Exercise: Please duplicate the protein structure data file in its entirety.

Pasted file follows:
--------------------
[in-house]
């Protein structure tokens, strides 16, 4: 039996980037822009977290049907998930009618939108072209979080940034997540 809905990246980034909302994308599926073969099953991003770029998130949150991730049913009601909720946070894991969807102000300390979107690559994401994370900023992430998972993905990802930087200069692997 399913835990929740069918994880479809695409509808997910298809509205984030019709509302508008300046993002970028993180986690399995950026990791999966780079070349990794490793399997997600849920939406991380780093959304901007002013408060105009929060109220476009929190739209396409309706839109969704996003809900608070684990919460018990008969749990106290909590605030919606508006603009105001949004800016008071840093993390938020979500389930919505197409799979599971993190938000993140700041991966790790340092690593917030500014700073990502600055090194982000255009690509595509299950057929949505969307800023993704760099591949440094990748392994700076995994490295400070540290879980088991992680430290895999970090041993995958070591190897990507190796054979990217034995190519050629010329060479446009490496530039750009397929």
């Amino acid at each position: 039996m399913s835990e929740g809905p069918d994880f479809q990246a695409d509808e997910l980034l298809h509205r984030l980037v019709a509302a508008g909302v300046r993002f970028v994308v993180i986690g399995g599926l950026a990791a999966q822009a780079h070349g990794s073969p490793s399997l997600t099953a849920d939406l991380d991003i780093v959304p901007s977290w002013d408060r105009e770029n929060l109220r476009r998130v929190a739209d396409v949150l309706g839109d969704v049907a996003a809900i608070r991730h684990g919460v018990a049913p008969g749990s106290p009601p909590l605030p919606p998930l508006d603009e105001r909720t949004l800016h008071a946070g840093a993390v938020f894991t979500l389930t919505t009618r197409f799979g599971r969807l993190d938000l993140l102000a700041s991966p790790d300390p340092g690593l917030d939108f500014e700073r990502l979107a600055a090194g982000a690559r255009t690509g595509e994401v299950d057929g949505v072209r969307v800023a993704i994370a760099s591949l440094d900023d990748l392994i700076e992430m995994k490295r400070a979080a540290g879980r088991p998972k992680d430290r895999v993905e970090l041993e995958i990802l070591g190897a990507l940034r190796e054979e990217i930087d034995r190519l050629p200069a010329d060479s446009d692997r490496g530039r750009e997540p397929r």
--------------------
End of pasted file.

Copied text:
[in-house]
């Protein structure tokens, strides 16, 4: 039996980037822009977290049907998930009618939108072209979080940034997540 809905990246980034909302994308599926073969099953991003770029998130949150991730049913009601909720946070894991969807102000300390979107690559994401994370900023992430998972993905990802930087200069692997 399913835990929740069918994880479809695409509808997910298809509205984030019709509302508008300046993002970028993180986690399995950026990791999966780079070349990794490793399997997600849920939406991380780093959304901007002013408060105009929060109220476009929190739209396409309706839109969704996003809900608070684990919460018990008969749990106290909590605030919606508006603009105001949004800016008071840093993390938020979500389930919505197409799979599971993190938000993140700041991966790790340092690593917030500014700073990502600055090194982000255009690509595509299950057929949505969307800023993704760099591949440094990748392994700076995994490295400070540290879980088991992680430290895999970090041993995958070591190897990507190796054979990217034995190519050629010329060479446009490496530039750009397929």
């Amino acid at each position: 039996m399913s835990e929740g809905p069918d994880f479809q990246a695409d509808e997910l980034l298809h509205r984030l980037v019709a509302a508008g909302v300046r993002f970028v994308v993180i986690g399995g599926l950026a990791a999966q822009a780079h070349g990794s073969p490793s399997l997600t099953a849920d939406l991380d991003i780093v959304p901007s977290w002013d408060r105009e770029n929060l109220r476009r998130v929190a739209d396409v949150l309706g839109d969704v049907a996003a809900i608070r991730h684990g919460v018990a049913p008969g749990s106290p009601p909590l605030p919606p998930l508006d603009e105001r909720t949004l800016h008071a946070g840093a993390v938020f894991t979500l389930t919505t009618r197409f799979g599971r969807l993190d938000l993140l102000a700041s991966p790790d300390p340092g690593l917030d939108f500014e700073r990502l979107a600055a090194g982000a690559r255009t690509g595509e994401v299950d057929g949505v072209r969307v800023a993704i994370a760099s591949l440094d900023d990748l392994i700076e992430m995994k490295r400070a979080a540290g879980r088991p998972k992680d430290r895999v993905e970090l041993e995958i990802l070591g190897a990507l940034r190796e054979e990217i930087d034995r190519l050629p200069a010329d060479s446009d692997r490496g530039r750009e997540p397929r």